ODB Line: Ten Most Likely Ohio House Pickups
We all know the math. The Ohio Democratic Party needs a net gain of four seats to take control of the Ohio House of Representatives. To be safe, the party probably needs to pick up six or more seats now held by Republicans. Where are those pickups going to occur?
Here is my current ranking of the ten best opportunities:
92nd District - City council member Debbie Phillips (D-Athens) battled incumbent Jimmy Stewart (R-Athens) to a recount last year and wound up losing by only 865 votes. Stewart is running for Ohio Senate and Phillips faces county auditor Jill Thompson (R) for the open seat. The district leans Democratic (D+2.9.) Phillips is an intelligent, articulate, and dedicated campaigner and last year's experience will help her this time around.
42nd District - City council member Mike Moran (D-Hudson) is a terrific candidate and he is ideally situated to take out John Widowfield (R-Cuyahoga Falls), who lost his bid for Cuyahoga Falls Clerk of Courts in 2005.
22nd District - Health law attorney John Carney (D-Columbus) is a smart, tough, appealing candidate who outperformed the partisan voter index in this Republican-leaning district by more than 5 points in winning 46.91% of the vote in 2006 against entrenched incumbent Jim Hughes (R-Clintonville), now running for the Ohio Senate. Carney will probably face city councilman Michael Keenan (R-Dublin).
85th District - Ray Pryor (D-Chillicothe) won 48.59% of the vote against John Schlichter (R-Washington Court House) and returns to build on his strong showing.
94th District - State Board of Education member Jennifer Stewart (D-Zanesville) did well in the 18th Congressional District primary last year (won 25.59% to finish behind Zack Space at 38.69% but ahead of Chillicothe mayor Joe Sulzer at 24.04%), and will probably face either an ideological extremist, Dr. Patrick Johnson (R-Zanesville), or a small businessman, Troy Balderson (R-Muskingum County), each running his first campaign.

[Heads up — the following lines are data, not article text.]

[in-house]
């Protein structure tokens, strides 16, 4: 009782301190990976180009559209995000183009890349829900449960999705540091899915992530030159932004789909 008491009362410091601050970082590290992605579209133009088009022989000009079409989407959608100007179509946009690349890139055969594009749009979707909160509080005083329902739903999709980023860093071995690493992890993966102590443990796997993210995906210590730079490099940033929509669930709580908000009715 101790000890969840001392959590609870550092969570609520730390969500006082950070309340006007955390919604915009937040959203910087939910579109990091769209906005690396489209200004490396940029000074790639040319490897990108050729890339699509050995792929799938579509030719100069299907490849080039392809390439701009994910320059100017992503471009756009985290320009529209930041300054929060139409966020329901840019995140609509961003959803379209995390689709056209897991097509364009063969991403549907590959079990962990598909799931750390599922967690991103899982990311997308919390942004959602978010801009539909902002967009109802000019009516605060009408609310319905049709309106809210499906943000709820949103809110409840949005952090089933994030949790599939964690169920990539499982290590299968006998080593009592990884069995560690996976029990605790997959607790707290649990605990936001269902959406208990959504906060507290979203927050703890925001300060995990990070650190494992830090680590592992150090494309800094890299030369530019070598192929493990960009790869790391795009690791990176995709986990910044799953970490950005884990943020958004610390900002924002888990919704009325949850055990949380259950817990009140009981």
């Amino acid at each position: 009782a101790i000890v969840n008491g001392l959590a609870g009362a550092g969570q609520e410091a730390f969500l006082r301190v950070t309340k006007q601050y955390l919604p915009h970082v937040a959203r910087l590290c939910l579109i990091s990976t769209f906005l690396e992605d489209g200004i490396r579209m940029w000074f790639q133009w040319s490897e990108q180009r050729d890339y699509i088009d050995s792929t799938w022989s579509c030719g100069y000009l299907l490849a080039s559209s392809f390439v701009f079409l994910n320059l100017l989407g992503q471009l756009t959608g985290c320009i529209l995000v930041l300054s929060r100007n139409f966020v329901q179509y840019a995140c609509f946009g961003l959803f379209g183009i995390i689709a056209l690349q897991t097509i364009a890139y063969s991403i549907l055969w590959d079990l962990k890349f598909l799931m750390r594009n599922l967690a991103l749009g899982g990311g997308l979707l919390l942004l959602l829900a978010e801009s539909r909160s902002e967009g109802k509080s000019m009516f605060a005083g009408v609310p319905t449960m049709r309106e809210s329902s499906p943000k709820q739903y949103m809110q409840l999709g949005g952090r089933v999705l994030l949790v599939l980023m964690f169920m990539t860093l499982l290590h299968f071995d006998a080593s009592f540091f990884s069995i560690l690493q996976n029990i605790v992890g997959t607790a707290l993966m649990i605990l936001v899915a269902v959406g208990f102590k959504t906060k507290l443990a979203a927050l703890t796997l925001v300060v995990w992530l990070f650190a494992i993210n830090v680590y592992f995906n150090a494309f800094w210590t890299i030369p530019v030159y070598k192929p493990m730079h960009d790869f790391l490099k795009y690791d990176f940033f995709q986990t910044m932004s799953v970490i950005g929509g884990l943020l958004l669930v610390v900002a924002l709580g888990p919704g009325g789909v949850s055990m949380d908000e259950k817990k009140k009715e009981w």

46th District - There are a half dozen possible candidates for this open seat, but the partisan index is fairly close (R+2.8) and some of the possible candidates look very promising, such as former county commissioners Harry Barlos (D) and Sandy Isenberg (D). Political newcomer Mark Dansack (D-Monclova Township) won just 39.51% against well-funded incumbent Mark Wagoner (Ottawa Hills) last year, but Wagoner is running for the Ohio Senate so the opposition figures to be much less formidable, probably City Council President Barbara Sears (R-Sylvania) or Township Trustee DeeDee Liedel (R-Sylvania).
63rd District - Rep. Tim Cassell (D) only lost this Lake County seat last year because of a horrible hit-and-run DUI arrest, and Cassell still won 48.07% of the vote against accountant Carol-Ann Schindel (R-Painesville). Either promising young former legislative aide Doug Nagy (D-Mentor) or assistant prosecutor Mark Schneider (D-Mentor) will make a strong run at this seat.
19th District - Long-time activist Marian Harris (D-Columbus) won 45.06% of the vote against popular incumbent Larry Flowers (R-Canal Winchester) last year. It is a strongly Republican-leaning district (PVI R+11.5) but Harris will build on her experience and name recognition in this open seat race against county coroner Bradley Lewis (R).
38th District - Newcomer Carolyn Rice (D-Kettering) worked exceptionally hard and won 44.36% against established veteran John White (R-Kettering) in this heavily Republican (PVI R+11.2) district last year. Rice has been appointed county treasurer and White is term-limited. City council member Susan Lienesch (D-Centerville) recently lost a township trustee race by less than 100 votes to Terry Blair (R-Washington Township), the likely GOP candidate. Lienesch is described as a great campaigner and hard worker, so I expect a very competitive race.
28th District - Connie Pillich (D) ran an energetic campaign against incumbent Jim Raussen (R-Springdale) and nearly won, getting 48.04% of the vote in a district that leans Republican (PVI R+7.8). She returns to challenge Raussen again, with the benefit of campaign experience and better name recognition.
This list is likely to change as new candidates emerge in the next few weeks.